• it is vital that such initiatives (referring to regulation of shark diving activities) are extended to other countries as a matter of urgency, and are strictly enforced” (Fowler 1998)

4. Decreased enjoyment of the resource by other divers: In addition to safety concerns, a major objection to fish feeding noted by many experienced divers is that this activity, when continued in an area for some time, compromises the quality of the sport diving experience for others visiting the area.

Divers frequently report noting distinct changes in the behaviors of many reef fishes, including the most common problem in which normally peaceful – even shy and reclusive species – rush out of hiding as divers enter the water, aggressively approaching them in search of a handout. Thus, visitors to popular diving areas throughout the world are increasingly being denied that which they came to see – marine life behavior and environments in any semblance of a natural state.

Annoying swarms of “fed” yellowtail snapper, chubs and sergeant majors have now become commonplace “pests” on many of the most popular reefs in the Florida Keys and other popular dive destinations, leading to painful bites and in some cases minor injuries to earlobes;

        "the fish soon learned that they had to attack any 
        diver with bread on sight, or they would miss out.  
        Sergent majors became known as 'Cayman piranhas' and 
        divers began referring to "'attack yellowtails' which 
        swarmed them, biting, blocking faceplates and making 
        underwater photography next to impossible"
        (Perrine 1989).

Minor injury and “nuisance” incidents generally go unreported, but appear to be far more common in recent years, corresponding to an increase in feeding activities. At the February meeting of the FFWCC, several Commissioners related their own personal negative encounters with aggressive reef fishes conditioned by feeding. The author of this paper, a professional marine ecologist specializing in the study of Caribbean reef fish communities, has never encountered this type of fish behavior in almost 30 years of research diving at a wide variety of remote Caribbean reefs; it is only where fish feeding is commonly engaged that such unnatural behaviors are manifested.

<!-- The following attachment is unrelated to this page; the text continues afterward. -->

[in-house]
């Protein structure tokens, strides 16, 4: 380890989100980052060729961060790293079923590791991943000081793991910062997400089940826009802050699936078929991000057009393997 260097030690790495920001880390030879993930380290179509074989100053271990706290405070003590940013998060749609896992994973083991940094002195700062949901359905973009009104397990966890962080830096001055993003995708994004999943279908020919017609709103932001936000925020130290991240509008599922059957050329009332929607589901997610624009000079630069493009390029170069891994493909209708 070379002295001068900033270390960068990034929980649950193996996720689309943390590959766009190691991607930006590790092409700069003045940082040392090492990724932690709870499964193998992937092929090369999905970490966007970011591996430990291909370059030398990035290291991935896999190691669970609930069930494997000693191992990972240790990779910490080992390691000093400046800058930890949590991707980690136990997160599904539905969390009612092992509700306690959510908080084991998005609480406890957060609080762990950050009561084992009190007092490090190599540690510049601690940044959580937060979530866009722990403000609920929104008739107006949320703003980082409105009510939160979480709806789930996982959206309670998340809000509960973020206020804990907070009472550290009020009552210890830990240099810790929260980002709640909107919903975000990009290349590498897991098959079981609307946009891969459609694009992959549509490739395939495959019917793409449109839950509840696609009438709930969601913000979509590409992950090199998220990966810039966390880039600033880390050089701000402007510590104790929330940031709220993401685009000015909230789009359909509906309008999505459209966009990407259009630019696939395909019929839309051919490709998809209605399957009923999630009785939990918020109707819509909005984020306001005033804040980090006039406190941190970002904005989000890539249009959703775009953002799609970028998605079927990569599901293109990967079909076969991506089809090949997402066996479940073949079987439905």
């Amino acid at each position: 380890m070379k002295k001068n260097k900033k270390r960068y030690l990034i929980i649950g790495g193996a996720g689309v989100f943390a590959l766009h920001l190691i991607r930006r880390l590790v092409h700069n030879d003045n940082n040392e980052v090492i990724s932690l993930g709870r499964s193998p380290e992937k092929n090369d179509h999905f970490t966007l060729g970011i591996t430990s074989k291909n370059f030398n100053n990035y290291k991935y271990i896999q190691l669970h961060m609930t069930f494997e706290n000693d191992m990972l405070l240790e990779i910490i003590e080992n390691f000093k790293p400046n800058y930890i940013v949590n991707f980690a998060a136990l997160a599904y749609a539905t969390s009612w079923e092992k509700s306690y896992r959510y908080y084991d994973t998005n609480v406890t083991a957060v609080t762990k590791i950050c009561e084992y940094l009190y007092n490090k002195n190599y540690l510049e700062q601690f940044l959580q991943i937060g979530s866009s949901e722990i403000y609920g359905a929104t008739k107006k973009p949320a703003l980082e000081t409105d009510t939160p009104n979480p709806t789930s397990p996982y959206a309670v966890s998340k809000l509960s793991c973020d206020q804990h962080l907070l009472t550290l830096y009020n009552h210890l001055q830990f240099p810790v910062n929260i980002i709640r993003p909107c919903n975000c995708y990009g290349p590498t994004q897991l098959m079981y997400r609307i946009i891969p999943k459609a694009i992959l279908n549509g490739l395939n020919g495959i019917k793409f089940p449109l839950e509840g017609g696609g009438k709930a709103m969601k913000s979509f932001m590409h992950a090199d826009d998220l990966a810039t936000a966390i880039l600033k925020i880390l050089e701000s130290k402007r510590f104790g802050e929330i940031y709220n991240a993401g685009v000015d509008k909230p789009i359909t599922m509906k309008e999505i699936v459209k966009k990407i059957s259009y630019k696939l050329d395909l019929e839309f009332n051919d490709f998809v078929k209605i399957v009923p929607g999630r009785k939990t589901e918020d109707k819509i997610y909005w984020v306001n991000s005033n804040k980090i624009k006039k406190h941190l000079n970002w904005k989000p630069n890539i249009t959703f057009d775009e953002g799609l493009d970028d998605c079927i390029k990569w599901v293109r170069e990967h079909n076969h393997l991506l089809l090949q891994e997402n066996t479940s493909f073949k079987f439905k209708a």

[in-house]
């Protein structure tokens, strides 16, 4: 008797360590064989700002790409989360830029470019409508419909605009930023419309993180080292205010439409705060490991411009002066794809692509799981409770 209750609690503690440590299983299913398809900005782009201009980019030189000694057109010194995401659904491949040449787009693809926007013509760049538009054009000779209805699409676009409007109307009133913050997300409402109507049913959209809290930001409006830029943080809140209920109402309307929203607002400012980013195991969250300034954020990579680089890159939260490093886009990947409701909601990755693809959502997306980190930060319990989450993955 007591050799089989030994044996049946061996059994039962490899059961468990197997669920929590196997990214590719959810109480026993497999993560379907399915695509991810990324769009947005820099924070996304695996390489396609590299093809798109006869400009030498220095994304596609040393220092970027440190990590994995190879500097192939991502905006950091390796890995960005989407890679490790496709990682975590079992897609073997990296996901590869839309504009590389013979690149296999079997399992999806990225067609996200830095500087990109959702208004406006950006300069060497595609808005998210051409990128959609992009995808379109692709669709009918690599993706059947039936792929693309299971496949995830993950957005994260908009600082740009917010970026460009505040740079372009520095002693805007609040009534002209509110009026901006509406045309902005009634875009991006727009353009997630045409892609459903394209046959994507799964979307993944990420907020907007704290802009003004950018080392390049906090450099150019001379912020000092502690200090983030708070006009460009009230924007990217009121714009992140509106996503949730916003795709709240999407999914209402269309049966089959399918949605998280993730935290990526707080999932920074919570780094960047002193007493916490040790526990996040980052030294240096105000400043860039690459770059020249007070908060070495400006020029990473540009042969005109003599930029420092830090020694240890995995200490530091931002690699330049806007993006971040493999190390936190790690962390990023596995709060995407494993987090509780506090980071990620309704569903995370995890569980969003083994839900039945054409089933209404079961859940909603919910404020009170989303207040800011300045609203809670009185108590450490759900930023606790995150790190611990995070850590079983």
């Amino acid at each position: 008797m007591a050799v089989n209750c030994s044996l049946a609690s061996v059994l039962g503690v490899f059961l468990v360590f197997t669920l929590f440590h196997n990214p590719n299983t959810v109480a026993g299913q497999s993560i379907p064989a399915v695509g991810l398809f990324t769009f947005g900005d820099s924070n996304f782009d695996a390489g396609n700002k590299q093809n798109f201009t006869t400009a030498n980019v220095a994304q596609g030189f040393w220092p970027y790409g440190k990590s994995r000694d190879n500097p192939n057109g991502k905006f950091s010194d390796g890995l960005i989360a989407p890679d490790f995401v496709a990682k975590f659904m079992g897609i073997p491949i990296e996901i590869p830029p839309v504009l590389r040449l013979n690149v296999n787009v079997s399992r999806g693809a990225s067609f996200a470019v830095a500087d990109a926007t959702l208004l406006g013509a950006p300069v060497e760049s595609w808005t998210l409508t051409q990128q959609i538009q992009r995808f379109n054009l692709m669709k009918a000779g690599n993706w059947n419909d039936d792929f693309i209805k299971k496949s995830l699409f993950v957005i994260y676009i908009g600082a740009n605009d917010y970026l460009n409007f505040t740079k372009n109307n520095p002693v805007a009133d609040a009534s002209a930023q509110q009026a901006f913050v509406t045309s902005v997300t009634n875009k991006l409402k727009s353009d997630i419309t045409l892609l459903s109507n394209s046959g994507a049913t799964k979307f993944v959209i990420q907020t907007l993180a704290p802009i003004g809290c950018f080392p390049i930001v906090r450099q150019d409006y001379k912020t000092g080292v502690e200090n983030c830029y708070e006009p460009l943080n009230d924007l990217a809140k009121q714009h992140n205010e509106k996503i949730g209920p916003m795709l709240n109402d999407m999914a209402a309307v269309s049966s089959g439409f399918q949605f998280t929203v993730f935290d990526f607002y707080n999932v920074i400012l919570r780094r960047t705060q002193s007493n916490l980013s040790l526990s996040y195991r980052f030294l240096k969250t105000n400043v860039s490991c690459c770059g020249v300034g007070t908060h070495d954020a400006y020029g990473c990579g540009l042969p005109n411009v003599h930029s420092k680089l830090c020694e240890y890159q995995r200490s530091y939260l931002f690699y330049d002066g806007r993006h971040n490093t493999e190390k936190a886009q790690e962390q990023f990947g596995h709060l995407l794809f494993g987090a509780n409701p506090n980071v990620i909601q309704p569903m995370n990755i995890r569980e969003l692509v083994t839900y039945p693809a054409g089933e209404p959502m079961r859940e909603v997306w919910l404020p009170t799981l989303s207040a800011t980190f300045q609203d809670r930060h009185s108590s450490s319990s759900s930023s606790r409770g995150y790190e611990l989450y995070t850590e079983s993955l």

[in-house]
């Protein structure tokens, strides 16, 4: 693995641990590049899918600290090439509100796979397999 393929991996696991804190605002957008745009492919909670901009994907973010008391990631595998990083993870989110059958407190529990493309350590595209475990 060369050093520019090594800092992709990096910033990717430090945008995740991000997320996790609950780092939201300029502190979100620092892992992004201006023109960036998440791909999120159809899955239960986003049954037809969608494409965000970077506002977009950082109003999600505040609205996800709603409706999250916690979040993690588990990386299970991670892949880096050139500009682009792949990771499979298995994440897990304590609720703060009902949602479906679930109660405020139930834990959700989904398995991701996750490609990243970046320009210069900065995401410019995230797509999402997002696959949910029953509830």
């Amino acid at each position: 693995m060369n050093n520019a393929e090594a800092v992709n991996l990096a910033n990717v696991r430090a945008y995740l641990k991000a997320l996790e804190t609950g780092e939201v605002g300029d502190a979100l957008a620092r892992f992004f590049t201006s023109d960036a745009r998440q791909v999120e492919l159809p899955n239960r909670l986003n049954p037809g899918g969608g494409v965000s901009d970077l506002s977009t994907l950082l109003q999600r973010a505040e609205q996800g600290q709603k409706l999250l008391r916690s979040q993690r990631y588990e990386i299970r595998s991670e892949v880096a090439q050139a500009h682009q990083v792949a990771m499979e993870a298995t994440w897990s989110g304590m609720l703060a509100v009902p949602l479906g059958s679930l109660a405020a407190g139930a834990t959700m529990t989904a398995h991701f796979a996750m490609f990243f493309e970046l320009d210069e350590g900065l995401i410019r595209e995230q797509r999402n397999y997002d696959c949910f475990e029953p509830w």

The author recently (this summer) personally witnessed such altered and annoying behavior at a popular dive site in the Florida Keys National Marine Sanctuary. While waiting at the surface to board our dive boat, the author’s dive buddy was suddenly and without warning rushed and bitten on the finger by one of the hundreds of “beggars” swarming around a particular mooring buoy, where it was obvious from the unnatural concentration of reef fishes near the surface, and from their atypically aggressive behaviors, that the fish were accustomed to being regularly fed. The attack was initiated when the diver (a professional underwater photographer) simply turned his hand upright with thumb to forefinger to check his dive watch – a pose closely resembling the pro-offering of food. He was fortunate that it was one of the chubs – rather than the barracuda in their midst – that decided to attack. Another diver, in a similar situation at a nearby dive site in the Keys years earlier, had not been so lucky: